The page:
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LinuxExpo report, Day 1


First, I've got photos of the day at LinuxExpo.  They're all either
1280x960 or 1024x768 JPEGs; by the time you read this or shortly
thereafter, they'll be up on my website at:


Well, yesterday was the first day at LinuxExpo.  I arrived at the show 
at 8:30 to help set up before the booth opened at 10, but the Expo
folks didn't give me an exhibitor's badge at first, so they didn't let 
me in until 10.  Found out later than half our group had exhibitors'
badges listing us as being from "Ashville, NC" -- apparently either
Ashville has a large collection of Debian developers (I for one was
amused to find out that I lived there) or LinuxExpo has trouble
comprehending that Debian has no city with headquarters :-)

Yesterday was a good day here at the LinuxExpo.  James LewisMoss will
know better than I, but I believe that we gave out 200 sets of
binary-i386 CDs, and 100 sets each of Sparc and Alpha CDs.  We also
started handing out the source sets in the afternoon, and lots of
people promised to come by first thing in the morning when we'd have a 
fresh supply of them.

We have a standard-size area here; at times, we had 10 or 15 people in 
it; things got a bit crammed :-)  Shaleh was installing Debian on
laptops for folks, and so he had several of those going on the floor
opposite our table.  The rest of us were talking to people that came
by, or else alternating turning up or down the volume on the mp3s that 
were playing.

We're situated between the FSF/Slashdot and Linux International
booths, directly across the aisle from the Gnome booth.  We still
haven't figured out what the people in the Gnome booth were doing,
although it looks suspiciously like they were napping on their leather 
sofas, while we were plotting how to steal our second chair back from
the Slashdot crowd :-)

As far as visitors go, here are the comments/questions I heard a lot:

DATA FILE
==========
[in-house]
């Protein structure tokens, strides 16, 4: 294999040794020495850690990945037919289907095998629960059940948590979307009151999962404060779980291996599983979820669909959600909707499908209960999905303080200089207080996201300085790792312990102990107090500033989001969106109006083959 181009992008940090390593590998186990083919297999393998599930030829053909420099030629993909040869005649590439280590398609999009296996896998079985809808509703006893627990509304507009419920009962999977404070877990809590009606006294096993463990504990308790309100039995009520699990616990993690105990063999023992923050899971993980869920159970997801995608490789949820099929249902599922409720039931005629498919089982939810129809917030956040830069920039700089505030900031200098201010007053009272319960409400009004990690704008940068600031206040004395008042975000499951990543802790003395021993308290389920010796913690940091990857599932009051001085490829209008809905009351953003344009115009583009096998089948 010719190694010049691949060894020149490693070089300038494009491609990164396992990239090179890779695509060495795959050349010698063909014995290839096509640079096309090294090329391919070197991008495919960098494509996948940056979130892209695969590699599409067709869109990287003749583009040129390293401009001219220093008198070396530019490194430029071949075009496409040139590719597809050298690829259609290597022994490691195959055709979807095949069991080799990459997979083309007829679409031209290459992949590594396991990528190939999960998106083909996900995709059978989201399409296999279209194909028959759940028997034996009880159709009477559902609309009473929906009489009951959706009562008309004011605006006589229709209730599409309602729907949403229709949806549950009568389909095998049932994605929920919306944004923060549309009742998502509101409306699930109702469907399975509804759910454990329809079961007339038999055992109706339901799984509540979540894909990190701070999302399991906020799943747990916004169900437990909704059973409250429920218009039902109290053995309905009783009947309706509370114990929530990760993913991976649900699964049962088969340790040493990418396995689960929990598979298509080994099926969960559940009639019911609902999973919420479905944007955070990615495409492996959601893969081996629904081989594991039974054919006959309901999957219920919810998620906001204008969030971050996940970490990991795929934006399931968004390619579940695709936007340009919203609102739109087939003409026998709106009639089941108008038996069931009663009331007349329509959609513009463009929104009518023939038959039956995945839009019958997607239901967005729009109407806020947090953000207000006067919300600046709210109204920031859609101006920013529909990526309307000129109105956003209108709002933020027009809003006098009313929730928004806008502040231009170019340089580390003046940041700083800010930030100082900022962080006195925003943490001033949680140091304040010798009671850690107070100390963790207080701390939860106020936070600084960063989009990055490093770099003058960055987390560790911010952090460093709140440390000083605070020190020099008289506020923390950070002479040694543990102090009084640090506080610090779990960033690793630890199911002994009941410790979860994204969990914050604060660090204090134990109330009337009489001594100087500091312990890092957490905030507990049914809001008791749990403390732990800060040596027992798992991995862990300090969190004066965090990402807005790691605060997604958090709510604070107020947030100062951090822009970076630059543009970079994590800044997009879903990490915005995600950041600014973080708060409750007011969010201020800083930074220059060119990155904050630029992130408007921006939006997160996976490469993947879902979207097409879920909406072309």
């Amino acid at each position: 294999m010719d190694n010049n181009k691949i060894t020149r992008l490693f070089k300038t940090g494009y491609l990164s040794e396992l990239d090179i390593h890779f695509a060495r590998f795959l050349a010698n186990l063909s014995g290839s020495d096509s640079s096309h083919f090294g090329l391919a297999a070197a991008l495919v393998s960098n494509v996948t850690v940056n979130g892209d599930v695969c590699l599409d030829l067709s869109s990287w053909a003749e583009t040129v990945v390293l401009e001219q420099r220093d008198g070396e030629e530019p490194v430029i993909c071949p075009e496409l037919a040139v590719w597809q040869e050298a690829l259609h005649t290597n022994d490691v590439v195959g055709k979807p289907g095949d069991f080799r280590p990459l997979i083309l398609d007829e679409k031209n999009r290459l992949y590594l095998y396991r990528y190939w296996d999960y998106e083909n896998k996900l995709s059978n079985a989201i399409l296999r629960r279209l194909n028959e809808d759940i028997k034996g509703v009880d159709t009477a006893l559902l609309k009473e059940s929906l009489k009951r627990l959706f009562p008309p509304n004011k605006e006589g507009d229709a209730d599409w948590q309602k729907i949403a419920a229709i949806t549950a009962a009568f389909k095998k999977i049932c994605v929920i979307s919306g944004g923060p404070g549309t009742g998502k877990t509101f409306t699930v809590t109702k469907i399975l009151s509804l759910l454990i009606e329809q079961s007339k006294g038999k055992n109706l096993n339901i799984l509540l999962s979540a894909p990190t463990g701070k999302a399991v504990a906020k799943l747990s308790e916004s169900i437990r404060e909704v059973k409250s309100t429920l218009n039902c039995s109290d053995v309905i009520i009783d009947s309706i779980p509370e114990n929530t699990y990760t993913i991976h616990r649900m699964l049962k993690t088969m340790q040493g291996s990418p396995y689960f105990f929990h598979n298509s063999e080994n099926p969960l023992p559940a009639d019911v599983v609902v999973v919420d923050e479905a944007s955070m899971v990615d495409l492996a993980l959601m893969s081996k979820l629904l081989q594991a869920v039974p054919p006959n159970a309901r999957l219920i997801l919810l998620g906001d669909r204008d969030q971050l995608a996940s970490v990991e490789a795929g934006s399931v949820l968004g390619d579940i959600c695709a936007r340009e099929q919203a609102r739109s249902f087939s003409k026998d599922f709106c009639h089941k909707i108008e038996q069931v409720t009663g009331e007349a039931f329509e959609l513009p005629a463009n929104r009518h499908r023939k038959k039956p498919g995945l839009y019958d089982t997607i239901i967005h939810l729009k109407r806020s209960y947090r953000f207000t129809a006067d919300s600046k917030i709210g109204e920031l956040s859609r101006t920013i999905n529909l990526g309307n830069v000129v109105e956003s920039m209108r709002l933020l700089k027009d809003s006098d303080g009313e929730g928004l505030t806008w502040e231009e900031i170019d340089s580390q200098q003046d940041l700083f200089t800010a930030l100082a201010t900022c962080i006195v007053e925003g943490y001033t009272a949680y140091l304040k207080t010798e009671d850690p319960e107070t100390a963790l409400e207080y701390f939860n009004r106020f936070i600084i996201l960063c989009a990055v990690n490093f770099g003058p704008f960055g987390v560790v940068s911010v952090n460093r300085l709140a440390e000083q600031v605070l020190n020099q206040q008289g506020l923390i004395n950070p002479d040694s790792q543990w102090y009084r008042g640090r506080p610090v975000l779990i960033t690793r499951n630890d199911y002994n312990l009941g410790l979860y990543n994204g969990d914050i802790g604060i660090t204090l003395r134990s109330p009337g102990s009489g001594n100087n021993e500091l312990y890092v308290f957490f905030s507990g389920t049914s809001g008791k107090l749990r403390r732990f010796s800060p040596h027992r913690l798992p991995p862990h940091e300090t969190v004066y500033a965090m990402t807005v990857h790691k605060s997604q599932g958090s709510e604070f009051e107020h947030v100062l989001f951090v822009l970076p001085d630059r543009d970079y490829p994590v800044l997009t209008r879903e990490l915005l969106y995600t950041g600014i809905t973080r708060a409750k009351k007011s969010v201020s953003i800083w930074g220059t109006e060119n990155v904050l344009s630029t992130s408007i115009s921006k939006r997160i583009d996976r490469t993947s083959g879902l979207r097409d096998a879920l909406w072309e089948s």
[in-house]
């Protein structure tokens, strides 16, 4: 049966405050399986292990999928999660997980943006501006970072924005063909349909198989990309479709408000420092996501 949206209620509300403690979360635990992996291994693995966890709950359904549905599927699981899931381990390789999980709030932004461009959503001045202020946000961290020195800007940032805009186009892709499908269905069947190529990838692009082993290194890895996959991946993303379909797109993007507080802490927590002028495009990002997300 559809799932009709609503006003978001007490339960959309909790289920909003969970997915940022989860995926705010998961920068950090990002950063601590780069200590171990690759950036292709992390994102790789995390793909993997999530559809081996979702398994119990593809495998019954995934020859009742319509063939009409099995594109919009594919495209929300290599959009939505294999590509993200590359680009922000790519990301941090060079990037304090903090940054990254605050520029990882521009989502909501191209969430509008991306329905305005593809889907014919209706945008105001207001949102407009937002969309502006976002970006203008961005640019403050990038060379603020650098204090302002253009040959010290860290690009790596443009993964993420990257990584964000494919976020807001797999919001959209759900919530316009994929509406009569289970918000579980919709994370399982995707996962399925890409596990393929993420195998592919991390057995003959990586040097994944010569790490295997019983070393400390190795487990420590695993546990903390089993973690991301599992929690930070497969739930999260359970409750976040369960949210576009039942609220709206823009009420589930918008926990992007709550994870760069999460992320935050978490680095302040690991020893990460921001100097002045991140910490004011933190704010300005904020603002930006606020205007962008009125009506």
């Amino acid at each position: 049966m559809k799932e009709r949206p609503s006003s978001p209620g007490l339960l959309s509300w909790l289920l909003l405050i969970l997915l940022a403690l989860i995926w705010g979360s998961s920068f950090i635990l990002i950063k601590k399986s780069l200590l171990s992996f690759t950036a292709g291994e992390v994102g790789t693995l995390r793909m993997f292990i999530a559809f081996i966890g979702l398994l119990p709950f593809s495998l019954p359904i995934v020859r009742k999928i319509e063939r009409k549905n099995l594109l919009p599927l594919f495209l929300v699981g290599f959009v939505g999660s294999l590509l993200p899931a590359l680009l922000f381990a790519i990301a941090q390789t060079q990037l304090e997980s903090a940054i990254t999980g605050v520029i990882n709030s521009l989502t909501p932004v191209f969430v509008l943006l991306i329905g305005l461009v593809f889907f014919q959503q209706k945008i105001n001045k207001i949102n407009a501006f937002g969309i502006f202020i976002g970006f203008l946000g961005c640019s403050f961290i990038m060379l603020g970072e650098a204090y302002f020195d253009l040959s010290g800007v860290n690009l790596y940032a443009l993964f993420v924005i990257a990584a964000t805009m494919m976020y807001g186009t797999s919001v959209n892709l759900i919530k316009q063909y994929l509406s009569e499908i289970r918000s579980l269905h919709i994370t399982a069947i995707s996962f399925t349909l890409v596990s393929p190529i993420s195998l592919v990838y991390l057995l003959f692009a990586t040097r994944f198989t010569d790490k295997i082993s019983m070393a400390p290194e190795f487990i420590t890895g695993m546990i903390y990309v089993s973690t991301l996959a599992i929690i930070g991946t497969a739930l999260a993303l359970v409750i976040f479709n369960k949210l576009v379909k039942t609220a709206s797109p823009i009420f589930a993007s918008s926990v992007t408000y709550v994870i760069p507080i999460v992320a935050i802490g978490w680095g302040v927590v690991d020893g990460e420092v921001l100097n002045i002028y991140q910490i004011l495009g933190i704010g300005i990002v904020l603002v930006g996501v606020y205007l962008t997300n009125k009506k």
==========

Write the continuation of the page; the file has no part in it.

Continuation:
* "What makes Debian unique?"
   This was probably the #1 question.  I did a lot of explaining about
   how we're non-profit, how our development model leads to higher
   quality, etc.
 * "How did you get here?"
   The ones that parsed the above explanation wanted to know how we
   managed to get here.  We explained that we paid our own way, the
   booth was donated, and Dres kindly purchased carpeting and other
   miscellaneous expenses.  People were either quite impressed with
   our dedication or else a bit scared by it :-)
 * "You guys are awesome."
   I spoke to several people running ISPs or something on Debian;
   many dropped by just to say "thanks" for the great OS.
 * "WOW" (after reading our high-tech map with pinpoint accuracy)
 * "Huh?" (also after reading the same map)
 * "dselect is <bad word here>"
   Lots of people hate dselect.
 * "dselect is awesome!  (but the keys are strange)"
   A few really like it but somehow don't like the keystrokes.
 * "Do you have potato on CDs?"
   Alas, no.
 * "Those CDs are FREE?!"
   Yes.  They are.  It's Free Software!
 * "When's the next release?"

After they kicked us out of the expo area (about half an hour after it 
closed), we all moved over to the "IBM free beer/food/soft drinks"
area with the loud band.  Sat around for awhile, talked about how
silly it is to complain about the BTS nag messages, and chatted with a 
newspaper editor and his MS-land friend about how Debian works, how
the hacker culture functions, why we do this, and why businesses would 
want to turn to Debian for an OS.

John Goerzen   Linux, Unix consulting & programming   jgoerzen@complete.org |
Developer, Debian GNU/Linux (Free powerful OS upgrade)       www.debian.org |
Remote from the Debian booth at Linux Expo

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